- Ride in single file with traffic, not against it. Bicycling two abreast can be dangerous. Bicyclists should stay as far right on the pavement as possible, watching for opening car doors, sewer gratings, soft shoulders, broken glass and other debris. Remember to keep a safe distance from the vehicle ahead.
- Make safe turns and cross intersections with care. Signal turns half a block before the intersection, using the correct hand signals (left arm straight out for left turn; forearm up for right turn).
- Never hitch on cars. A sudden stop or turn could send the cyclist flying into the path of another vehicle.
- Before riding into traffic: stop, look left, right, left again, and over your shoulder.
- Be seen! During the day, cyclists should wear bright clothing and. retro reflective clothing at night.
- Make sure the bicycle has the right safety equipment: a red rear reflector; a white front reflector; a red or colorless spoke reflector on the rear wheel; an amber or colorless reflector on the front wheel; pedal reflectors; a horn or bell; headlight and a rear view mirror.
- Wear a helmet! Head injuries cause about two-thirds of all bicycling fatalities. The Council strongly urges all cyclists to wear helmets. The first body part to fly forward in a collision is usually the head, and with nothing but skin and bone to protect the brain from injury, the results can be disastrous.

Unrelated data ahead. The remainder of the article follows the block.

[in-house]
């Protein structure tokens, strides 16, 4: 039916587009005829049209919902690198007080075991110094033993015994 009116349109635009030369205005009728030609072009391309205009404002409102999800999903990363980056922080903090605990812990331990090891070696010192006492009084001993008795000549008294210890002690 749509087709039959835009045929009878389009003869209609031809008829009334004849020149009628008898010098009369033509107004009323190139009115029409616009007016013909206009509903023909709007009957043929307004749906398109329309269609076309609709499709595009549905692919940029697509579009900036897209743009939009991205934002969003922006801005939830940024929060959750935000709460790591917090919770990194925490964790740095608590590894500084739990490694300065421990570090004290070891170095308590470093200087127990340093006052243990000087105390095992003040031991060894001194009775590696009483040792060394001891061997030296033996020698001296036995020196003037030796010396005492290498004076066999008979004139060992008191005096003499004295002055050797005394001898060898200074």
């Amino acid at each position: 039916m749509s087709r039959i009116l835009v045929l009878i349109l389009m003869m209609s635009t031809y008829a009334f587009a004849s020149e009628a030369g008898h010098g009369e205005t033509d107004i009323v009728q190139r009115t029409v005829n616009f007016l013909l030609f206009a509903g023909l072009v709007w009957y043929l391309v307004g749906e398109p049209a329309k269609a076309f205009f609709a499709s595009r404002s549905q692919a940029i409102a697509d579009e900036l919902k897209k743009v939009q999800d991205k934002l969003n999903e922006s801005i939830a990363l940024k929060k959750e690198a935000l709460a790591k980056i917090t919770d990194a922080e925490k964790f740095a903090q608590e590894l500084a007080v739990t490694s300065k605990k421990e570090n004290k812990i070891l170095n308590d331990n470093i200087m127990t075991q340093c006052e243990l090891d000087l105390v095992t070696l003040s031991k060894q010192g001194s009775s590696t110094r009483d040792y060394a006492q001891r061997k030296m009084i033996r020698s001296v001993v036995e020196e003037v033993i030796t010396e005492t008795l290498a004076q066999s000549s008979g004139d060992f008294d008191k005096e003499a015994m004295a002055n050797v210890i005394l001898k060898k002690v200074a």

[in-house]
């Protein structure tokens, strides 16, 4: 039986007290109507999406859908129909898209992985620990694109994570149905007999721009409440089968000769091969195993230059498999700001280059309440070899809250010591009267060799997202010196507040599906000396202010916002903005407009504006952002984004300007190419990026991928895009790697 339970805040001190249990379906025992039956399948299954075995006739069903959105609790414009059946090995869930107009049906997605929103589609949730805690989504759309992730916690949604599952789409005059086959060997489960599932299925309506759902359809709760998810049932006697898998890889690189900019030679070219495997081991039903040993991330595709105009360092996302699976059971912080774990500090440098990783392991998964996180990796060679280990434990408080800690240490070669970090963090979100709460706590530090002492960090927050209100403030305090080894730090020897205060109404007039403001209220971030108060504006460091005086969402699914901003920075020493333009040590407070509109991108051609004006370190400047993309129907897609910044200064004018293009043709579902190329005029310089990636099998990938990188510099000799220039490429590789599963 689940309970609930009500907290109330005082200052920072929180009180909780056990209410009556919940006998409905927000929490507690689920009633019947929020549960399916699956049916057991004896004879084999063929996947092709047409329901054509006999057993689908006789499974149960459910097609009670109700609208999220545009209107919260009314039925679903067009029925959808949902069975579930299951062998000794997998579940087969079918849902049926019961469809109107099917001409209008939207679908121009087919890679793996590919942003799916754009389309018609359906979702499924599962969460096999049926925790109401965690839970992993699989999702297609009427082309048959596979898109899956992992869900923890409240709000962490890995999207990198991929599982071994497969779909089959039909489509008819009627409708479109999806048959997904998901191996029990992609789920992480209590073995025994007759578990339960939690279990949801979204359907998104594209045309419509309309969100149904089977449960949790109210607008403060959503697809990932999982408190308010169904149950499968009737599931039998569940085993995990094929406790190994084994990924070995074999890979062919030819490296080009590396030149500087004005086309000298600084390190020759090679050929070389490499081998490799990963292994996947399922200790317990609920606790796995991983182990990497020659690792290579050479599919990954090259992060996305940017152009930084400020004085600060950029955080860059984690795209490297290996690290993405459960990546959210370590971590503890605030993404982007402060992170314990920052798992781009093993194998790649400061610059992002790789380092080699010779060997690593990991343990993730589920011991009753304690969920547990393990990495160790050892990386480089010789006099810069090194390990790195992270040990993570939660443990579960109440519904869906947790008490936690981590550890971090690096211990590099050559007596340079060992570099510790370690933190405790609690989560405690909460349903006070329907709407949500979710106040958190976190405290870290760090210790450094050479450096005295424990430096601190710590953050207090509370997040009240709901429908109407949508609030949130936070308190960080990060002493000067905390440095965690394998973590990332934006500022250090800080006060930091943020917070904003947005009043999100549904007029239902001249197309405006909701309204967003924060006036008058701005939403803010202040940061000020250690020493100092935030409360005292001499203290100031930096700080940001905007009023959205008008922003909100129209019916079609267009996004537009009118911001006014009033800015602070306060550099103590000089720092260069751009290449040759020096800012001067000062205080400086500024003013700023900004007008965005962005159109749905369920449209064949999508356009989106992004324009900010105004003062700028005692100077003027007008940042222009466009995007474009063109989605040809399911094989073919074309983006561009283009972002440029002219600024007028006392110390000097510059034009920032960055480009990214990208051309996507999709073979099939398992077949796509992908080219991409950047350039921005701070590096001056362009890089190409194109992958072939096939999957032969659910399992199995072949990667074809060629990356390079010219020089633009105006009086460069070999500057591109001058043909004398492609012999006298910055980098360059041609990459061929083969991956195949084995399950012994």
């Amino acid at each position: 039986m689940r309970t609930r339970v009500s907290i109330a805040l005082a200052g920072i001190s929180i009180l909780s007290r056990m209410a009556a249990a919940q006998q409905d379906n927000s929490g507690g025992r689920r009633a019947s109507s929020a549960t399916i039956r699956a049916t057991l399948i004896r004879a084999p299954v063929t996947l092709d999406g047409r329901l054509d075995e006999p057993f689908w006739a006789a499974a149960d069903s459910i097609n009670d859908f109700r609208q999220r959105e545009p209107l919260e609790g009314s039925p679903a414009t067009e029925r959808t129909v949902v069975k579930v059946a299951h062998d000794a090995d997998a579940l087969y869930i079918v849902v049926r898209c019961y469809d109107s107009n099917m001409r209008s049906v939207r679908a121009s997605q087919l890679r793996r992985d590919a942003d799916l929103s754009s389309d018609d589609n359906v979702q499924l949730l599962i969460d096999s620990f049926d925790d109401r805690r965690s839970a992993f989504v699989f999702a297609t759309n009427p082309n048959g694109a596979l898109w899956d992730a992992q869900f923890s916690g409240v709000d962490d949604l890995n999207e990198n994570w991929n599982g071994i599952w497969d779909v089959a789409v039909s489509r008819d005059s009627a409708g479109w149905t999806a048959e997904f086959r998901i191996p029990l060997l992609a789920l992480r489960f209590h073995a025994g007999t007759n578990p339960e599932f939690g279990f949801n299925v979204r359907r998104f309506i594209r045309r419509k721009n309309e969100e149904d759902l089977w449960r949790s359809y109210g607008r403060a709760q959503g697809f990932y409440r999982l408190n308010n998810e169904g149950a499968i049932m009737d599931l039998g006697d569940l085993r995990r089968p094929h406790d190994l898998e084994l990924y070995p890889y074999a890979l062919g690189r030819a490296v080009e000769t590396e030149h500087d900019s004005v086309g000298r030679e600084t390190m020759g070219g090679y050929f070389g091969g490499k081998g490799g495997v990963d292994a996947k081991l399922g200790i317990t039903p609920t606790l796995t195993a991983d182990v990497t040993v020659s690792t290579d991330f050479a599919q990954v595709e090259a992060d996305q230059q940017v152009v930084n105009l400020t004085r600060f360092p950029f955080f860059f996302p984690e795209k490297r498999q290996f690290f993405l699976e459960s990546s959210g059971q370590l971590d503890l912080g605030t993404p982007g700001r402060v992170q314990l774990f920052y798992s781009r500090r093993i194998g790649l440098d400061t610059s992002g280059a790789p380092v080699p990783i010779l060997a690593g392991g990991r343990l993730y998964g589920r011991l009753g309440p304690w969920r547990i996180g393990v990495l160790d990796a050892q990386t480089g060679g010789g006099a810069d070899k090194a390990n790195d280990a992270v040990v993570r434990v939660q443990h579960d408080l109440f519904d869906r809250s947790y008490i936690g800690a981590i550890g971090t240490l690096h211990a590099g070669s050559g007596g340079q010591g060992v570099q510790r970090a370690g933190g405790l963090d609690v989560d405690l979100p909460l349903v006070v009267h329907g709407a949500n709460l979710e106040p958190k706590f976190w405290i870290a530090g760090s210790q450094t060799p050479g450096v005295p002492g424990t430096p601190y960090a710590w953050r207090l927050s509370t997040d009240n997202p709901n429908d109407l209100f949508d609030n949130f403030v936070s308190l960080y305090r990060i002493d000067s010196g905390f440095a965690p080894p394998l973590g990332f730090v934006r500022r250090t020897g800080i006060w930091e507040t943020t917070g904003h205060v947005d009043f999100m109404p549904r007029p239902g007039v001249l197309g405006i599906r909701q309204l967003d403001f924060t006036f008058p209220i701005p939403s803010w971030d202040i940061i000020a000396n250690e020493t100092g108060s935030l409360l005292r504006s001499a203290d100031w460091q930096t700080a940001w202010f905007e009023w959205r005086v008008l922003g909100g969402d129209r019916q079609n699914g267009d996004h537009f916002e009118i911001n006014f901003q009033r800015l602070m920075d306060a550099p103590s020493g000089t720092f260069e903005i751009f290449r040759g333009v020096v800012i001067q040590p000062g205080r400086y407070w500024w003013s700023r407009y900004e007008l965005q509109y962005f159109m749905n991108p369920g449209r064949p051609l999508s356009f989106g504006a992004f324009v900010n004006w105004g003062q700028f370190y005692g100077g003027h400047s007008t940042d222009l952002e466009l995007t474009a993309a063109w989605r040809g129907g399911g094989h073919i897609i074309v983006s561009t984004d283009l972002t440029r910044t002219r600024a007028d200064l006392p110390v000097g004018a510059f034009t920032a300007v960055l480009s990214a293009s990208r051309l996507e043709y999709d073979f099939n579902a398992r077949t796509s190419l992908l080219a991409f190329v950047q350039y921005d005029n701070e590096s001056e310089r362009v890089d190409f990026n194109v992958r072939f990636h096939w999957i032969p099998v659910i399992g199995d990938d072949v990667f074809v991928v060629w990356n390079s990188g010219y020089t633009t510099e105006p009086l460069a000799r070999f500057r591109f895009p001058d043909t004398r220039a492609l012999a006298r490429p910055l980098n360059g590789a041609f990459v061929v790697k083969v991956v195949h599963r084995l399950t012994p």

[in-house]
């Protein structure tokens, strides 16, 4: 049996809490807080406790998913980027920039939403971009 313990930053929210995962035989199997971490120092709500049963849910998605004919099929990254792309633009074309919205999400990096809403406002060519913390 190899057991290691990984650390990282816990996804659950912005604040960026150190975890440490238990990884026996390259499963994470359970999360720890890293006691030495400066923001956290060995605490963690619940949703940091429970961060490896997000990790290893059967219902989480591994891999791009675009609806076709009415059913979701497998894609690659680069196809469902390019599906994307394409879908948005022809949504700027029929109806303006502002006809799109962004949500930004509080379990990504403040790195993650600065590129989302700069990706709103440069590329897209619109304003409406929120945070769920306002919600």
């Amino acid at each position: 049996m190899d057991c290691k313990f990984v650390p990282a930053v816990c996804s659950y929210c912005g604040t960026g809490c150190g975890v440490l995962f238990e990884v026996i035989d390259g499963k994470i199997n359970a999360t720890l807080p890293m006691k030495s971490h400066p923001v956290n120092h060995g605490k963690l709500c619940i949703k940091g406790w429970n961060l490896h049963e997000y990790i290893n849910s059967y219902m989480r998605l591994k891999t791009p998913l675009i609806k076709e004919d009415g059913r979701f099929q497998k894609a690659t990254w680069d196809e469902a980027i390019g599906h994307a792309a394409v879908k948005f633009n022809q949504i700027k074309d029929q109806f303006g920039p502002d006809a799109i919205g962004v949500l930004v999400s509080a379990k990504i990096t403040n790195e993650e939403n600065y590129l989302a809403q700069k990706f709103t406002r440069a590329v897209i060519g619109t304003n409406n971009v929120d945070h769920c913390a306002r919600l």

It's also important to know and understand rules of the road for cyclists who ride on Air Force installations. Air Force Instruction (AFI) 91-207, The U.S. Air Force Traffic Safety Program, Air Force Materiel Command Supplement dated Feb. 11, 2014 applies to all persons (with some Security Forces exceptions) who ride a bicycle, tricycle, or other human powered vehicle, including motorized bicycles, on an Air Force installation roadway, to include flight lines.
- Wear a highly visible outer garment during the day and outer garment containing retro-reflective material at night.
- Bicyclists must wear retro-reflective high visibility outer garments when riding during periods of inclement weather.
- Bicycle riders will ride single file on installation roadways.
- Wear a properly fastened, approved (e.g., Consumer Product Safety Commission, American National Standards Institute, Snell Memorial Foundation or host nation equivalent) bicycle helmet.
- Ensure bicycles are equipped with a white front light visible for 500 feet and red reflector or light clearly visible from the rear for 300 feet. (Also required by the Tennessee Department of Transportation)
Furthermore, the use of any listening and entertainment devices (other than hearing aids) while bicycling, walking, jogging or skating on Air Force roadways is prohibited. Use of listening devices impairs recognition of emergency signals, alarms, announcements, approaching vehicles, human speech and outside noise.
There is no limit to the fun and exercise gained from bicycling. Applying these tips and requirements will give riders safer trips and a greater peace of mind.